The reason I age or gas-off my new water is because I like my new water to match tank water as close as possible. When the water runs from the tap, the pH is higher than if I let it sit for 24hrs. It occurred to me that with large WCs, the pH was shifting in the tank, which I felt was undue stress for my angels. I also fought some mad Black Beard Algae in my 90g. It grew rampant with fluctuating co2, and receded to almost nothing with more constant parameters. I got into the habit of aging my water for all my tanks, I just prefer it, feel better aging my water.

    I mentioned the micro-scrubbing technique (for cleaning the aquarium) because I figured it would off-gas the water in a similar way as an airstone, I'm still not positive, but the micro-scubbing technique to fill up my aging bin seems to allow me to run water and change water at the same time.

    I'm still too particular to run water straight into the tank. Just my OCD.
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  8. #38

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    3 Not allowed!
    I have found that most people who give "controversy" to the benefits of the water change are those who dont want to do water changes as often as recommended.
    Am NOT referring to OP, beginners to hobby should be asking these kinds of questions.


    Yeah, I was just in this conversation this week.

    Here:

    https://www.plantedtank.net/forums/1...-nitrates.html

    As far as eliminating micro-bubbles, stuff the hard plastic end with some filter floss, sponge material, etc...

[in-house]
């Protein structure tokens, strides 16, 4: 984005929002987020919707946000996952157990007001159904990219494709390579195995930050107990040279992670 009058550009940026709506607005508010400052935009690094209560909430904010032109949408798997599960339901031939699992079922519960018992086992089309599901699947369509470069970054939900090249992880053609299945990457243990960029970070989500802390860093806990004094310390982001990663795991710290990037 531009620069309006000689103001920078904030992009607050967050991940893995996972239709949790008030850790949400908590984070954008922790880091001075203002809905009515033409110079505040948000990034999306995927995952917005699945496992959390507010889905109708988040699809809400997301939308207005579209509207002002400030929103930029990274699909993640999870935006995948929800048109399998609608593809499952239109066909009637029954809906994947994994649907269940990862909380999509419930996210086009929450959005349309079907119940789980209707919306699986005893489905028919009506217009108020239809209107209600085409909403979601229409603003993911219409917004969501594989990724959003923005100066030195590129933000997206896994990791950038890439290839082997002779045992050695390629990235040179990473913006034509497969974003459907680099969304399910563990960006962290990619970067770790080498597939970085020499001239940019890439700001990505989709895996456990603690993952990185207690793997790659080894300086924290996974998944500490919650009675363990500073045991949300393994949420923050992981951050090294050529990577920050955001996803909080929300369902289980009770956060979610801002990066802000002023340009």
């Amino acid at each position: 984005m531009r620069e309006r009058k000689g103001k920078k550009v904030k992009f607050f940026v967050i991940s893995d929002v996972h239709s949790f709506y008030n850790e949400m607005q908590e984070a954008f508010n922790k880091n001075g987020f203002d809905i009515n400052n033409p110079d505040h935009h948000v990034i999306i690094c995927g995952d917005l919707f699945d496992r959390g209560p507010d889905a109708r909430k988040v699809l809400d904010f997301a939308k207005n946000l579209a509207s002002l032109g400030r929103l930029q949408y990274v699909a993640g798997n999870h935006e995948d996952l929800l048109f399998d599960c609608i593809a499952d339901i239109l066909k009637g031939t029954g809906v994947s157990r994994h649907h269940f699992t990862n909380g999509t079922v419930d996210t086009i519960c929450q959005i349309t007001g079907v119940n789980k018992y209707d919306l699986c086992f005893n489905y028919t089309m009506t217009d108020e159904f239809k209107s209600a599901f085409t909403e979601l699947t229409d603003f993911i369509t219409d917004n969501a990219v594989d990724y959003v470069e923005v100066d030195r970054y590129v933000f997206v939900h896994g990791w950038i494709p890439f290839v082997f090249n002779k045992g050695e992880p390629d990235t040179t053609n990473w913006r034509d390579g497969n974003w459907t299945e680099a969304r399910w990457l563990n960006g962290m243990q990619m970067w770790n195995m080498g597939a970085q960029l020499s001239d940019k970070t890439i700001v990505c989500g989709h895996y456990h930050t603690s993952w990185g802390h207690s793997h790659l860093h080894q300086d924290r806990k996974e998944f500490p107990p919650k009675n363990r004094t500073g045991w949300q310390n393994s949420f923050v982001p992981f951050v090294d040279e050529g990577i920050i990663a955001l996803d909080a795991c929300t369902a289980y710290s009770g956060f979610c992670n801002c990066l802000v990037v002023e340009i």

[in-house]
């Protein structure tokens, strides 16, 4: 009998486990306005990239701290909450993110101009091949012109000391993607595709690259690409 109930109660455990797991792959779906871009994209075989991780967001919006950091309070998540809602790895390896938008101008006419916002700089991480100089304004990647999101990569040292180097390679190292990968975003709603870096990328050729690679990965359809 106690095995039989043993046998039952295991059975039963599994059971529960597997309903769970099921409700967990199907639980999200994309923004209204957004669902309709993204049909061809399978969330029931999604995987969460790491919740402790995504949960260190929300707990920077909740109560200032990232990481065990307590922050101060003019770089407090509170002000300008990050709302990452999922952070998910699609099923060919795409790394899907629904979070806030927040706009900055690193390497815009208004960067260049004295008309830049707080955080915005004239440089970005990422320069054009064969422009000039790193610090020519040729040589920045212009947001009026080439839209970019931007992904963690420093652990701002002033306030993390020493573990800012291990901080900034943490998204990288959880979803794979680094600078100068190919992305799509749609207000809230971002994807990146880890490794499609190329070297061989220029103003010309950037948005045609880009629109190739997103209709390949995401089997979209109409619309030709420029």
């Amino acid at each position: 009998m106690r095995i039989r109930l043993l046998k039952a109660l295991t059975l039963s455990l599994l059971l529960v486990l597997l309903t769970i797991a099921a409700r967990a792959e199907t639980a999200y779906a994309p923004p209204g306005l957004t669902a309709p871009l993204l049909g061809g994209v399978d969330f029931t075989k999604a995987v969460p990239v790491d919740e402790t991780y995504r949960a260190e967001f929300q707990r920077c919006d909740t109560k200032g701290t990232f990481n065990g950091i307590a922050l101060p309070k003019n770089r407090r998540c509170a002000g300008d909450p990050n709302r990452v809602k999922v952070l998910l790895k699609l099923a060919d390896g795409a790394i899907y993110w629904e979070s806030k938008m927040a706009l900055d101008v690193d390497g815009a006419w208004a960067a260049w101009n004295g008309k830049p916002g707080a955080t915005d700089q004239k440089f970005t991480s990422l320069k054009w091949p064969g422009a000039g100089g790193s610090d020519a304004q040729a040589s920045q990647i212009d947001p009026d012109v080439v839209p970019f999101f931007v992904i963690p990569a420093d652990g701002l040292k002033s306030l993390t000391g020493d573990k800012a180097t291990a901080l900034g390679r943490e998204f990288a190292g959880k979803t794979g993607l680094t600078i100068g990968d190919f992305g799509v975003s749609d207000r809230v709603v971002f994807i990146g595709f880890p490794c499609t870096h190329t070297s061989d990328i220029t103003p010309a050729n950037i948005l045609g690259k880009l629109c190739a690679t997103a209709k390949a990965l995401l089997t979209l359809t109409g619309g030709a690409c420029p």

This slows down flow, traps bubbles in wand, and releases them as large bubbles through water that rise to surface and disperse in air.

    I started using this method because, before doing it this way, I would see the mucus layer of my discus shedding thickly into the water column while giving a water change. There fins would clamp, they would huddle in corner, and the mucus would be coming off bodies in folds. Some fish are extremely sensitive to the micro-bubbles.
    Last edited by discusluv; 07-06-2018 at 06:09 PM.

  9. #39

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    3 Not allowed!
    Quote Originally Posted by discusluv View Post
    I have found that most people who give "controversy" to the benefits of the water change are those who dont want to do water changes as often as recommended.
    I see this often on FB. Someone asks how often they should do water changes and you always get a half-dozen folks claiming that water changes are necessary and post up photos of their tanks that haven't had any water changes in months.

    I always challenge them to measure their TDS levels in those tanks, but unsurprisingly most of them do not have TDS meters. The few that do have meters, however, are always a bit shocked when they test their tank water and find levels up in the 500-800ppm range after doing nothing but topping off with their tap water for months and no water changes.

    When things get that bad, it becomes dangerous for the animals. Not only do the animals have a more difficult time with osmoregulation when the water is saturated like that, but they also become more susceptible to fatal osmotic shock in the event that the owner finally decides to do a water change and the salt/mineral levels drop drastically.

    Unless your source water is awful, I always advocate large water changes. The bottom line is that you're not going to lose a cycle or shock anything in the tank unless 1) you have let things get really bad, 2) you don't match temperatures, and 3) you forget to add dechlorinator or you inadvertently kill your nitrifying bacteria off by cleaning your filter too thoroughly.

  10. #40

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    1 Not allowed!
    Agree @ BluewaterBoof - yes, yes, and yes. :)